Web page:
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White House slammed for oil spill -- Obama's Katrina?

May 24, 2010 |  7:53 am

Seawater covered with thick black oil splashes off the coast of Louisiana May 9, 2010 by Gerald Herbert:AP Photo
This is Day 35.

For more than a month, oil has pulsed into the Gulf of Mexico at the rate that is pegged at anywhere from 5,000 to 20,000 barrels a day. Scientists and engineers at BP have tried unsuccessfully to cap the gusher, with another rescue effort on tap for Wednesday. Oil is coating birds, fish and shores in a horrible preview of the ecological and economic disaster that is looming. Louisiana's frustrated Gov. Bobby Jindal has pointedly asked why the federal government has deserted the state -- again."We need more urgency, we need a plan," he said.

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Critics charge that the White House has been slow to act, creating its own crisis of denial a la Hurricane Katrina. As Clinton political strategist James Carville put it, "Obama's risking everything" by deferring to BP's clean-up strategy. A native of Louisiana, Carville said on CNN recently:

I'm as good a Democrat as most people, and I think this administration has done some good things. They are risking everything by this "go along with BP" strategy... they seem like they're inconvenienced by this, this is some giant thing getting in their way and somehow or another, if you let BP handle it, it'll all go away. It's not going away. It's growing out there. It is a disaster of the first magnitude, and they've got to go to Plan B.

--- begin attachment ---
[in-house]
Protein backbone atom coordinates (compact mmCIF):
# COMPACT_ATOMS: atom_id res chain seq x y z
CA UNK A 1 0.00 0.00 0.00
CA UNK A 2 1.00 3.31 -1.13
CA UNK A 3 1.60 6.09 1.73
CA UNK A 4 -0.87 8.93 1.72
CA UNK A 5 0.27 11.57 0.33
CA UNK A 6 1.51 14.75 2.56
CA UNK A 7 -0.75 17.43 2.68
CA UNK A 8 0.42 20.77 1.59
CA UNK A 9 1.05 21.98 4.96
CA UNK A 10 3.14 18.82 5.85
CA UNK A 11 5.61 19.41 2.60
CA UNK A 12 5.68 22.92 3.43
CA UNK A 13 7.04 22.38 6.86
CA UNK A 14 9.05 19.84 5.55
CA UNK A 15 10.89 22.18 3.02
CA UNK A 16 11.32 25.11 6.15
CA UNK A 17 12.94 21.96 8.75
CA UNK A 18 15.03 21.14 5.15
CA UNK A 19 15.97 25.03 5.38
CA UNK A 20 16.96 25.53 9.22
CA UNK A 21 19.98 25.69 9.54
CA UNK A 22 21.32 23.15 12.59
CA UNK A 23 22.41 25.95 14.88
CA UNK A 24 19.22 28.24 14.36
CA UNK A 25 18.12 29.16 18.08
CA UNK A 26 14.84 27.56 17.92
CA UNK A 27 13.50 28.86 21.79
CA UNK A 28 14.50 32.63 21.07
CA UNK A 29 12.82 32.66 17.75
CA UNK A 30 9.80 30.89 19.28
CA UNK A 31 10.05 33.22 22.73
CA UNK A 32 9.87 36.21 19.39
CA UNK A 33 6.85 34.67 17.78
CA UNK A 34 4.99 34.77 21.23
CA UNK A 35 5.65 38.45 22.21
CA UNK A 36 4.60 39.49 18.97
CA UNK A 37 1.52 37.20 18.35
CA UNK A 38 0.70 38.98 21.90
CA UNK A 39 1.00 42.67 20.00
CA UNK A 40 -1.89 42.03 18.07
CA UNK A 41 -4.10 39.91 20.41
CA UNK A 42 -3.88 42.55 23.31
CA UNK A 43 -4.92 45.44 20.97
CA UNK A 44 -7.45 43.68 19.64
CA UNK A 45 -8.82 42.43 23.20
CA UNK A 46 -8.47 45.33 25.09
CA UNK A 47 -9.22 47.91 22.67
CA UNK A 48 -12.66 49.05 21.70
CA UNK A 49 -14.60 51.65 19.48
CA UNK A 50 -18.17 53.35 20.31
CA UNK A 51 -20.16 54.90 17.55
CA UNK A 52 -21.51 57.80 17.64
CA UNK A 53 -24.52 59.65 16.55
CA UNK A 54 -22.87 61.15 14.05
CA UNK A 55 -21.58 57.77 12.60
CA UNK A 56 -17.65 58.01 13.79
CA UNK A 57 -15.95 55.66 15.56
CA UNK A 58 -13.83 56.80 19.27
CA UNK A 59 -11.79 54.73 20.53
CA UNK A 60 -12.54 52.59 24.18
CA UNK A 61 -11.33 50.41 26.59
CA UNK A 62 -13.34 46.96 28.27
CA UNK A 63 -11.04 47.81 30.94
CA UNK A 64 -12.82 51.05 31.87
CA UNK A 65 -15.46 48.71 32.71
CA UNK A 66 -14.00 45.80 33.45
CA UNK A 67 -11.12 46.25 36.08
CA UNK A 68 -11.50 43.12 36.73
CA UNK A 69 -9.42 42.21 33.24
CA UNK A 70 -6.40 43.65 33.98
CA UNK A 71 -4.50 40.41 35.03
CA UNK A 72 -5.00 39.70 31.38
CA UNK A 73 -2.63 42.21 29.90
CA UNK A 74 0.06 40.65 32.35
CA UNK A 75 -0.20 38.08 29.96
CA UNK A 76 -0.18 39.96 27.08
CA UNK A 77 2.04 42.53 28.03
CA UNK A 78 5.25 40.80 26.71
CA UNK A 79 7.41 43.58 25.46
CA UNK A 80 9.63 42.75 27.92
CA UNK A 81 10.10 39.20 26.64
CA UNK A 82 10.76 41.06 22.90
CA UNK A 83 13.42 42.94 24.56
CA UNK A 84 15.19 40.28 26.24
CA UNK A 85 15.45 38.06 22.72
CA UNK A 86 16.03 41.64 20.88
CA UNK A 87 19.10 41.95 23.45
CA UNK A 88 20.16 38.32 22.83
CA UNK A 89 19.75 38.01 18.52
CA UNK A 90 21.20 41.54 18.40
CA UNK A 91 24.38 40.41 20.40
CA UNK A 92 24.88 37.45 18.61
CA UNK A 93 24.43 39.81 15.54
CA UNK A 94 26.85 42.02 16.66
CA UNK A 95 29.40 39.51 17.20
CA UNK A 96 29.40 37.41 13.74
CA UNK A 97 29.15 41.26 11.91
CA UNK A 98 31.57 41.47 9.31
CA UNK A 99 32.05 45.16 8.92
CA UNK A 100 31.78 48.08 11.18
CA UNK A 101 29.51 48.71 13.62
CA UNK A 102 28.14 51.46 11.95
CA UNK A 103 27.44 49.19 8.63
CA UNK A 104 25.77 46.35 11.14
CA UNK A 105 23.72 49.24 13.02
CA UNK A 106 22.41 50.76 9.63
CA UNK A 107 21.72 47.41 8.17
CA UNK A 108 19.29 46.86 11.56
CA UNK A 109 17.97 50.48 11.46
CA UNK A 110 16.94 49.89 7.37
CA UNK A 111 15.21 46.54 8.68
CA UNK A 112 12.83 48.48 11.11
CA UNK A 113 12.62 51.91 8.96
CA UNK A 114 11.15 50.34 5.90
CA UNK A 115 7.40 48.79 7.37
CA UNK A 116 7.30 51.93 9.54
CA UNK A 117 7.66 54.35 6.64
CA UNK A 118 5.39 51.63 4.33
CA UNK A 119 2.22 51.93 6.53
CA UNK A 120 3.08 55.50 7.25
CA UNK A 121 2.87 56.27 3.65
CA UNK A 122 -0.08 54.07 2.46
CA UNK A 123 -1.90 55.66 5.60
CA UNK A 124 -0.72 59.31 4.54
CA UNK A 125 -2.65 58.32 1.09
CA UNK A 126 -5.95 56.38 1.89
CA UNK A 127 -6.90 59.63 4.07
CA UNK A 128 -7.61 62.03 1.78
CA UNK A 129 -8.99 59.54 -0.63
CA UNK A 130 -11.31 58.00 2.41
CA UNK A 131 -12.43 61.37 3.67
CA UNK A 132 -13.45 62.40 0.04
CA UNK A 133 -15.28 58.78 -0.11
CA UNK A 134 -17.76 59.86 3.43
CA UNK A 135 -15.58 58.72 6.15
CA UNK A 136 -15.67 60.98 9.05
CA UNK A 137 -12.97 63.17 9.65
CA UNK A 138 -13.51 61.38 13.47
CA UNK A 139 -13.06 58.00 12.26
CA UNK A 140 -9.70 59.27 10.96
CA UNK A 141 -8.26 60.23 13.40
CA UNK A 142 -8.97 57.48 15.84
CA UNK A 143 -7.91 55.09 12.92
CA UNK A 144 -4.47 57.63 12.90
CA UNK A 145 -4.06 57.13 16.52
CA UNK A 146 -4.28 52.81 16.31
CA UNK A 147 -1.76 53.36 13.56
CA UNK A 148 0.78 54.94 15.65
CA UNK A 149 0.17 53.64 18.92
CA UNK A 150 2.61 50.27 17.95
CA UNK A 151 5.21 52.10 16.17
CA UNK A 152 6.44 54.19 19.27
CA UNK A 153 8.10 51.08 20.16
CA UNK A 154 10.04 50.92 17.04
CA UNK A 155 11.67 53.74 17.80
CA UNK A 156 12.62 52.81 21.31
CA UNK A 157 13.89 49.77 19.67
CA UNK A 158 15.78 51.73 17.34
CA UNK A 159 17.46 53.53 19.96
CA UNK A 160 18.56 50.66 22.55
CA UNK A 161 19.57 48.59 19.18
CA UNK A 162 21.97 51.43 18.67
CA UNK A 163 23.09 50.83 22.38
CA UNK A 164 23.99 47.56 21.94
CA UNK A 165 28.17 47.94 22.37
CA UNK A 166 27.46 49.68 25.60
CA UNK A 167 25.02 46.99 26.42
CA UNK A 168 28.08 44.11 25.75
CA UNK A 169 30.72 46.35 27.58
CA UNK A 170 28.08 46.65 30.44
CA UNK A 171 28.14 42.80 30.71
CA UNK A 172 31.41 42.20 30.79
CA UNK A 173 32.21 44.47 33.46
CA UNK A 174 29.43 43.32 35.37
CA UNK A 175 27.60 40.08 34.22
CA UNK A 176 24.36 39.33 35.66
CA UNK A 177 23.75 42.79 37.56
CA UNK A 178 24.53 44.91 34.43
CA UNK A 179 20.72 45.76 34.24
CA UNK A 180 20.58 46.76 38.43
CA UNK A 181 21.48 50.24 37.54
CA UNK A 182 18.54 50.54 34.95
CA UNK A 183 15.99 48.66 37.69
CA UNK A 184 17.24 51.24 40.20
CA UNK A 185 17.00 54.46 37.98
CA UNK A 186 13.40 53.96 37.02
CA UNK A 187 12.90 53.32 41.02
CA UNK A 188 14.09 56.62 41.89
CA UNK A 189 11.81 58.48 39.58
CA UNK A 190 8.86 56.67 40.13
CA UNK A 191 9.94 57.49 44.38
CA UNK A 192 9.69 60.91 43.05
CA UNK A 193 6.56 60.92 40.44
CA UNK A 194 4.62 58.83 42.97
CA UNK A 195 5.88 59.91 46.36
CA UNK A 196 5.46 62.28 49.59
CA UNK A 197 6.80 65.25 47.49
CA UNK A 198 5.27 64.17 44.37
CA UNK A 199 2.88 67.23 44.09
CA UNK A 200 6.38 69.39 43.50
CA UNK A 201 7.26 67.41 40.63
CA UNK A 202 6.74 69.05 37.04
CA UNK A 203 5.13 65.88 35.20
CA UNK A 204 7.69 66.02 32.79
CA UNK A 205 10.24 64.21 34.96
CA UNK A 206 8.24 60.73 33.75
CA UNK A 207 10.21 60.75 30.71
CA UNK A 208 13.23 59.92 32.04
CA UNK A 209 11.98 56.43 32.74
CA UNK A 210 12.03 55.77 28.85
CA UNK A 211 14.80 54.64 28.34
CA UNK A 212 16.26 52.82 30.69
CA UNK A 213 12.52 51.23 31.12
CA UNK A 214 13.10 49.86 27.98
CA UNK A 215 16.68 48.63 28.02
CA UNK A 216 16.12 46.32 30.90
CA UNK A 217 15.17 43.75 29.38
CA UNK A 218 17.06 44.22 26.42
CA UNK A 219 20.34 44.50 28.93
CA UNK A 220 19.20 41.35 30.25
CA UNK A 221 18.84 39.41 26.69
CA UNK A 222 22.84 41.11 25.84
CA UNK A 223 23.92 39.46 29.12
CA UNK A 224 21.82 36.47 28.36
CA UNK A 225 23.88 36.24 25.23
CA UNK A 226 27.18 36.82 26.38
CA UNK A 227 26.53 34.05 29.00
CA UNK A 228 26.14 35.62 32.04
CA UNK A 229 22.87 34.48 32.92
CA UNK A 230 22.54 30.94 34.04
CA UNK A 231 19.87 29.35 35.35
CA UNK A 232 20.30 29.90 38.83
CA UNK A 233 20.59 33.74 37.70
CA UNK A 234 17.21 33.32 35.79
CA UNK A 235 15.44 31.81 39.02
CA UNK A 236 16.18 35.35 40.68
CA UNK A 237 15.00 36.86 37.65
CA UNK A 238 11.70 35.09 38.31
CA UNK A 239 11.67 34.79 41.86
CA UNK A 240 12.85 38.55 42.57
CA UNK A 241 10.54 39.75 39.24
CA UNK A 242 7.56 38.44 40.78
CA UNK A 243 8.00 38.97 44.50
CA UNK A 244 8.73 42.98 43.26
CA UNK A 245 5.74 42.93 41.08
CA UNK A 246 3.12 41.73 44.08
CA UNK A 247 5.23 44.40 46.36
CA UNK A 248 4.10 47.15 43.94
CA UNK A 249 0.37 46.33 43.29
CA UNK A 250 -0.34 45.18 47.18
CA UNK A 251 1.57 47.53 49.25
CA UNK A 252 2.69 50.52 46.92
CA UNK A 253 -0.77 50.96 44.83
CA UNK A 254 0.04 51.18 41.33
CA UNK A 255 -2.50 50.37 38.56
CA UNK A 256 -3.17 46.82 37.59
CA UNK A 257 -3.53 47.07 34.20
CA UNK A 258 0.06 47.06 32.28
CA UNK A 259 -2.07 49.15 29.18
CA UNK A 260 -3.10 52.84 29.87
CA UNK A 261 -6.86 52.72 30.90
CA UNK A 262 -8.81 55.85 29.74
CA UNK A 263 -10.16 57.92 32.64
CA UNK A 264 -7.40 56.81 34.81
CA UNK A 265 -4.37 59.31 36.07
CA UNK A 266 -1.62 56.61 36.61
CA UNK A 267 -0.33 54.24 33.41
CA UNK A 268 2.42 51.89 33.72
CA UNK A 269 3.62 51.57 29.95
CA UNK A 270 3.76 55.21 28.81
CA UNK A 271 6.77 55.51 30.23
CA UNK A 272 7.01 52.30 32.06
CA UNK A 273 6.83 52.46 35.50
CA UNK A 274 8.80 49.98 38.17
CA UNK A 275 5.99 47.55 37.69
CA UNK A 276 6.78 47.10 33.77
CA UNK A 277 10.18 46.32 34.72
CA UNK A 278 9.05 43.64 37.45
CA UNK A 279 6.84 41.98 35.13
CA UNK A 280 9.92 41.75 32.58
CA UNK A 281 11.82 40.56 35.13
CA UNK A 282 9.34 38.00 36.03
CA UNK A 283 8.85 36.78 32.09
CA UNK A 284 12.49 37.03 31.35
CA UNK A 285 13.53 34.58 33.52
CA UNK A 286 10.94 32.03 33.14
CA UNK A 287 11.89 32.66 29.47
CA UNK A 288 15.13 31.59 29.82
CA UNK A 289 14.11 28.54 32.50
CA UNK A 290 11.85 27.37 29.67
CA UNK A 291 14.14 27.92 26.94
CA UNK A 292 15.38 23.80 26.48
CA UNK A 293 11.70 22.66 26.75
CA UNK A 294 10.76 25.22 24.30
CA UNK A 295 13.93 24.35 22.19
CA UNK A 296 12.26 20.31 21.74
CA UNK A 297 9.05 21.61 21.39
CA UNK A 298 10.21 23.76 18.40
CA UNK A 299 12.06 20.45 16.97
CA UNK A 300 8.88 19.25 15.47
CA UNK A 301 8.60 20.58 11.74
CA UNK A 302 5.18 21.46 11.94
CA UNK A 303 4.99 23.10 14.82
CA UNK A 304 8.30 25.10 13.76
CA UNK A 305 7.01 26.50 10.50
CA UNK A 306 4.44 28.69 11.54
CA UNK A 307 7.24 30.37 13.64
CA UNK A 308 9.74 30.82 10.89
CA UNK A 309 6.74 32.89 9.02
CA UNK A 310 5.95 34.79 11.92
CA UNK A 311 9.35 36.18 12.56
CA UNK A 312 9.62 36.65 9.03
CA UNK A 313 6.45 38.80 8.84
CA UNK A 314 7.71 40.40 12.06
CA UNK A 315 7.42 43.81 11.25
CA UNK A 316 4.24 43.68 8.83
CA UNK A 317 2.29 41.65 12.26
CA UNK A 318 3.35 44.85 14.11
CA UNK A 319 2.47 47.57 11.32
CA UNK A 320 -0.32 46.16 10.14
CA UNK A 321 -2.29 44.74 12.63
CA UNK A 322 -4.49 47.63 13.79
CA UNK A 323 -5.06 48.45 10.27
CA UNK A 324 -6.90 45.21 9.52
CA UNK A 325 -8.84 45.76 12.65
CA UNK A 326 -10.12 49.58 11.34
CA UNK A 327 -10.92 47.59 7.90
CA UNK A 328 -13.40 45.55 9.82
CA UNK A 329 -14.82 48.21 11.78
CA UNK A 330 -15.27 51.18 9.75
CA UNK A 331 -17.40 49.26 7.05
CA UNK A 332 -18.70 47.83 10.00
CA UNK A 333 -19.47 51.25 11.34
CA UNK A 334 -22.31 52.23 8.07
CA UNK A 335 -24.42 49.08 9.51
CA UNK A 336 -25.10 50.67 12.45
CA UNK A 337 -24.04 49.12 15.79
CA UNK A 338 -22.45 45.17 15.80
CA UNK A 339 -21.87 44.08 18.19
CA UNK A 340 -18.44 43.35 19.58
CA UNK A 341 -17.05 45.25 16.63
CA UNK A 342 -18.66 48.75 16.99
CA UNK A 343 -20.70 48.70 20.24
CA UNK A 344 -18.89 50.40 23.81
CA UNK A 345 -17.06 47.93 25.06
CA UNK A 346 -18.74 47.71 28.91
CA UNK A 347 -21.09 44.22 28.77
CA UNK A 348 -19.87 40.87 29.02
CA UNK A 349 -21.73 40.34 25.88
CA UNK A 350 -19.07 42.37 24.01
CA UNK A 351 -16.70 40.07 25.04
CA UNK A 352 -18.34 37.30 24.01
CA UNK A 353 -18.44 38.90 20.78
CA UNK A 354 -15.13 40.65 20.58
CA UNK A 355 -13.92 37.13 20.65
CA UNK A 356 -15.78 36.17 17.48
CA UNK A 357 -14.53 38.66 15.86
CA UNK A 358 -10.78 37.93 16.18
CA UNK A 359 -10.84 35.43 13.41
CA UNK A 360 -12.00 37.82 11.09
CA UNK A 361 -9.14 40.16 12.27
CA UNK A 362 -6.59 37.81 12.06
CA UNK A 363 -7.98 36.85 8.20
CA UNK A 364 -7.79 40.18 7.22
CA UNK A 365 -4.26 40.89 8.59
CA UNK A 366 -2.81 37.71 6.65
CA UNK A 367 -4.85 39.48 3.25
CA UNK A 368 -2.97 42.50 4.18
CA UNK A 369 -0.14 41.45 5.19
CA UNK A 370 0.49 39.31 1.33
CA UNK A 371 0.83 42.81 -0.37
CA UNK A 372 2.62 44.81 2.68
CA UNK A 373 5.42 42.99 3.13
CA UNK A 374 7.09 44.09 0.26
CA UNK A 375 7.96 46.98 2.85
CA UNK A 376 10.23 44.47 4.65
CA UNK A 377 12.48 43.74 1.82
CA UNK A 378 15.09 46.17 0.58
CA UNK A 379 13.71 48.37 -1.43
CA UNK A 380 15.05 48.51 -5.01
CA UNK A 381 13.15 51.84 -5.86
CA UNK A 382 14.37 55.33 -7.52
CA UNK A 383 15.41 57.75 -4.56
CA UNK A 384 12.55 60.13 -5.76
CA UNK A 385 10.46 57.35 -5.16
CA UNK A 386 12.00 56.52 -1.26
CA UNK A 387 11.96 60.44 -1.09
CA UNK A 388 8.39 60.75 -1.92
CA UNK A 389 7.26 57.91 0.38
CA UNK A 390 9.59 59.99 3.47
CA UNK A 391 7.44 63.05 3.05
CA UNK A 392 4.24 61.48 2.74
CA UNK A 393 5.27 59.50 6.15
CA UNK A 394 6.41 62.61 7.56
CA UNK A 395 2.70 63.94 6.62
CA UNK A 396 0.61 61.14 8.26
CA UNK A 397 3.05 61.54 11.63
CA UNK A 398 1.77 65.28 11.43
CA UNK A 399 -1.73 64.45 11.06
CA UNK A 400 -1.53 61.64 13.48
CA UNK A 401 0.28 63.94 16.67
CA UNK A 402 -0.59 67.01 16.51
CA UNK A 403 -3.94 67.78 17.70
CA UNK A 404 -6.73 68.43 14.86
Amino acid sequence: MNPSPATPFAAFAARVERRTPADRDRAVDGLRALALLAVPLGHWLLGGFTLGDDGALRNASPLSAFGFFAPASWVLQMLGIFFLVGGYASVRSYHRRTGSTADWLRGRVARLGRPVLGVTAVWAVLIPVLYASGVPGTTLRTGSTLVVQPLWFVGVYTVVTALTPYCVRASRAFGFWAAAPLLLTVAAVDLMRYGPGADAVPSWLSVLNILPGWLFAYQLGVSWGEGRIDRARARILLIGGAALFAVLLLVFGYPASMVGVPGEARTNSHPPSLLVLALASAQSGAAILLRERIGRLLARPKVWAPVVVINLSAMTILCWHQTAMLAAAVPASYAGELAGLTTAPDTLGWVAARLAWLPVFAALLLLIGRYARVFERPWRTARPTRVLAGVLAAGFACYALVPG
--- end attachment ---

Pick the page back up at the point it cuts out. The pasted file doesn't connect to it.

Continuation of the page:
Responding to the criticism, this week the White House will step up its rhetoric. Today, President Obama is calling governors of affected states. A delegation of senators led by Homeland Security Secretary Janet Napolitano and Interior Secretary Ken Salazar is heading to the Gulf Coast for a personal inspection. Salazar, who pledged to "keep the boot on the neck of BP," is now threatening to take over the recovery process if BP can't do the job.

But, like the oil heading for the shores, the criticisms are likely to grow even louder and could clog not only the shores but also Obama's presidency. And maybe they should.

-- Johanna Neuman

Photo: Seawater covered with thick, black oil splashes off the coast of Louisiana on May 9, 2010. Credit: Gerald Herbert / Associated Press

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